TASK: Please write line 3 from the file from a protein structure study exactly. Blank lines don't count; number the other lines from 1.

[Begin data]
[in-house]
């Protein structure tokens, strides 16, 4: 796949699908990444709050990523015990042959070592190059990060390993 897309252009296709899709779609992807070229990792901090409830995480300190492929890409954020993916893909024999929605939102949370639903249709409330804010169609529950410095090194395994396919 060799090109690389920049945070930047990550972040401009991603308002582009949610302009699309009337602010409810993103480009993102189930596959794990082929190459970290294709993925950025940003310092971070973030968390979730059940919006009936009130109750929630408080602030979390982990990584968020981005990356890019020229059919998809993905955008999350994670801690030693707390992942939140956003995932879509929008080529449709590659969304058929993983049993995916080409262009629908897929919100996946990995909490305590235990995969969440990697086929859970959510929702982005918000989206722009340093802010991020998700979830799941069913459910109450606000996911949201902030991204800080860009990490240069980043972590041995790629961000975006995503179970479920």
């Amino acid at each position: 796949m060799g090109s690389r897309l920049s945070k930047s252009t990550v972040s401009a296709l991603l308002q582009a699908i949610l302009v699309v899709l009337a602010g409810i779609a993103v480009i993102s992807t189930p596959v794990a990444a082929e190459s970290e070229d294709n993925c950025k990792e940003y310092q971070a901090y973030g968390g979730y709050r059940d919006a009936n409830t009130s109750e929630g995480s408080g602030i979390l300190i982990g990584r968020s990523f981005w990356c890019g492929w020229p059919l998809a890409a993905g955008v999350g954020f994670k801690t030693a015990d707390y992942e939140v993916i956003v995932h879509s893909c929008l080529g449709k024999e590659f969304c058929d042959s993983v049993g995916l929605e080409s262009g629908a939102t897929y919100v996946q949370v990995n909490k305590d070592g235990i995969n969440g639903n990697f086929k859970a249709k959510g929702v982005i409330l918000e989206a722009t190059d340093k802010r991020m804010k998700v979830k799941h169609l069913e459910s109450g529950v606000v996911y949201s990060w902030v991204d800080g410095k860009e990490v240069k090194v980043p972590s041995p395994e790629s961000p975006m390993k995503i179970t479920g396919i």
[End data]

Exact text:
């Amino acid at each position: 796949m060799g090109s690389r897309l920049s945070k930047s252009t990550v972040s401009a296709l991603l308002q582009a699908i949610l302009v699309v899709l009337a602010g409810i779609a993103v480009i993102s992807t189930p596959v794990a990444a082929e190459s970290e070229d294709n993925c950025k990792e940003y310092q971070a901090y973030g968390g979730y709050r059940d919006a009936n409830t009130s109750e929630g995480s408080g602030i979390l300190i982990g990584r968020s990523f981005w990356c890019g492929w020229p059919l998809a890409a993905g955008v999350g954020f994670k801690t030693a015990d707390y992942e939140v993916i956003v995932h879509s893909c929008l080529g449709k024999e590659f969304c058929d042959s993983v049993g995916l929605e080409s262009g629908a939102t897929y919100v996946q949370v990995n909490k305590d070592g235990i995969n969440g639903n990697f086929k859970a249709k959510g929702v982005i409330l918000e989206a722009t190059d340093k802010r991020m804010k998700v979830k799941h169609l069913e459910s109450g529950v606000v996911y949201s990060w902030v991204d800080g410095k860009e990490v240069k090194v980043p972590s041995p395994e790629s961000p975006m390993k995503i179970t479920g396919i």